“Clowning around, acting up, horsing around, showing off, showboating” — all of these are terms that probably bring energetic pranks to mind. While researching the “Squog” section of
Manchester, New Hampshire, I came across a sad newspaper notice about one George Lambert, age 17, who drowned while swimming with friends. The description of his behavior just prior to his death
was that of “skylarking.”
The term skylarking was used in New Hampshire as early as 1830, mostly when describing the ‘misbehavior’ of sailors. One source states that the word originally referred to sailors who would run up and down the rigging of a ship in sport. If you have ever watched a skylark you can understand the comparison.
‘Skylarking’ was used frequently enough in the 1830’s that it leads me to believe that it was used much earlier in the nautical community than when I first find it published in the Dover Gazette & Strafford Advertiser (Dover NH) Oct 12, 1830. In an earlier publication outside of New Hampshire, The Louisville Public Advertiser (Louisville KY) of July 17, 1824 refers to “skylarking, or what we once called in New England, water melon frolics.”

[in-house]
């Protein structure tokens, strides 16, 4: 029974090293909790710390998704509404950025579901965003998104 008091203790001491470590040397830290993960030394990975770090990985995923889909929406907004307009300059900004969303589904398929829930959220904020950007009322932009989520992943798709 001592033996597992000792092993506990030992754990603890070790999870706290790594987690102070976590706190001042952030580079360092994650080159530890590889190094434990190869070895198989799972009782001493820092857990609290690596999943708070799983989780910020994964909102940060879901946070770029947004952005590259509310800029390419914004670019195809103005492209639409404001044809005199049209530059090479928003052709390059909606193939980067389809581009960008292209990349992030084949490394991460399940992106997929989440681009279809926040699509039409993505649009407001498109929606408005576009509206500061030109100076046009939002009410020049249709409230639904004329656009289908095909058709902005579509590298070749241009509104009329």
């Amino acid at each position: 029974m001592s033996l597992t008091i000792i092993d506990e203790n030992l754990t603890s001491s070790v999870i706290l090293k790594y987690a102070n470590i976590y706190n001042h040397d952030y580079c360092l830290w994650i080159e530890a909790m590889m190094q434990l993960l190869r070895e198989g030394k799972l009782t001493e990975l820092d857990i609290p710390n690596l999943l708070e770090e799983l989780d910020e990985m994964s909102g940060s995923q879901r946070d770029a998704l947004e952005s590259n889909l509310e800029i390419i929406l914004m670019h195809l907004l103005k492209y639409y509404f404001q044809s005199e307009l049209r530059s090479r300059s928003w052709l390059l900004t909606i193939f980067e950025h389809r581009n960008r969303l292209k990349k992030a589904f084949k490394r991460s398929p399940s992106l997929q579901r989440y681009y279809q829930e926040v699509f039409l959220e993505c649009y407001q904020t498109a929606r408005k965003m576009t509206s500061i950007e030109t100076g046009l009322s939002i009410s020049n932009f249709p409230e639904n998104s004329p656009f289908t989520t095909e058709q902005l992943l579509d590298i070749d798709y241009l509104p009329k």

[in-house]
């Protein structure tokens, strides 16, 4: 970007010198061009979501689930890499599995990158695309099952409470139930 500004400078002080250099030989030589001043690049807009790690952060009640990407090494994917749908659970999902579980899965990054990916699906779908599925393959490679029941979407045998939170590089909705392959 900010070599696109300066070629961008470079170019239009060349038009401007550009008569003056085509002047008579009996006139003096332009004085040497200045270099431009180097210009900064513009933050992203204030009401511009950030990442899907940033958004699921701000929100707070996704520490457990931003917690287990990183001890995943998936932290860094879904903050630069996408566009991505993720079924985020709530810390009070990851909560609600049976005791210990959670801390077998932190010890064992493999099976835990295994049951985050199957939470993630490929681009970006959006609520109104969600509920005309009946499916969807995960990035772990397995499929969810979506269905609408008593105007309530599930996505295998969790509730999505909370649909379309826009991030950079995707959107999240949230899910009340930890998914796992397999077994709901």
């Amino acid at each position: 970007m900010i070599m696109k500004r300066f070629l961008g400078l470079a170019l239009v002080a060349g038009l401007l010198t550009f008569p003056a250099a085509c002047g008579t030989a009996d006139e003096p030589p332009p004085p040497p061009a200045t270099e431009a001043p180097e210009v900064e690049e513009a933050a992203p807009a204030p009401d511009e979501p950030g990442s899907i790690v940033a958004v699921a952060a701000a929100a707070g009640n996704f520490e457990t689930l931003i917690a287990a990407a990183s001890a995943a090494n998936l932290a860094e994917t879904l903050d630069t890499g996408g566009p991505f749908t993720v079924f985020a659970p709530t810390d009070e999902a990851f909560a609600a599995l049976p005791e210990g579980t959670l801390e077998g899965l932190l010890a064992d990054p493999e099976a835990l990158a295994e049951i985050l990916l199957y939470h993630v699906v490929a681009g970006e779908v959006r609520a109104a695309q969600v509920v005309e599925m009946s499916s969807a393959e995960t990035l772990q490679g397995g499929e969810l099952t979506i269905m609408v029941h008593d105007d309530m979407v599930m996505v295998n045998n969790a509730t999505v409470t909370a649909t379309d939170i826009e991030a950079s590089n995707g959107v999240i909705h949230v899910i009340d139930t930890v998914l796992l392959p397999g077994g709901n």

In 1847 the New-Hampshire Patriot, Concord NH describes a celebration on board a ship when, “dancing, skylarking, and other nautical pastimes followed.” Skylarking continued to be a navy-speak term used in the United States to describe a sailor’s horseplay or goofing off, during both World War I and II. Though it was an almost expected event during the times of masted ships, today this sort of on-board behavior is generally discouraged.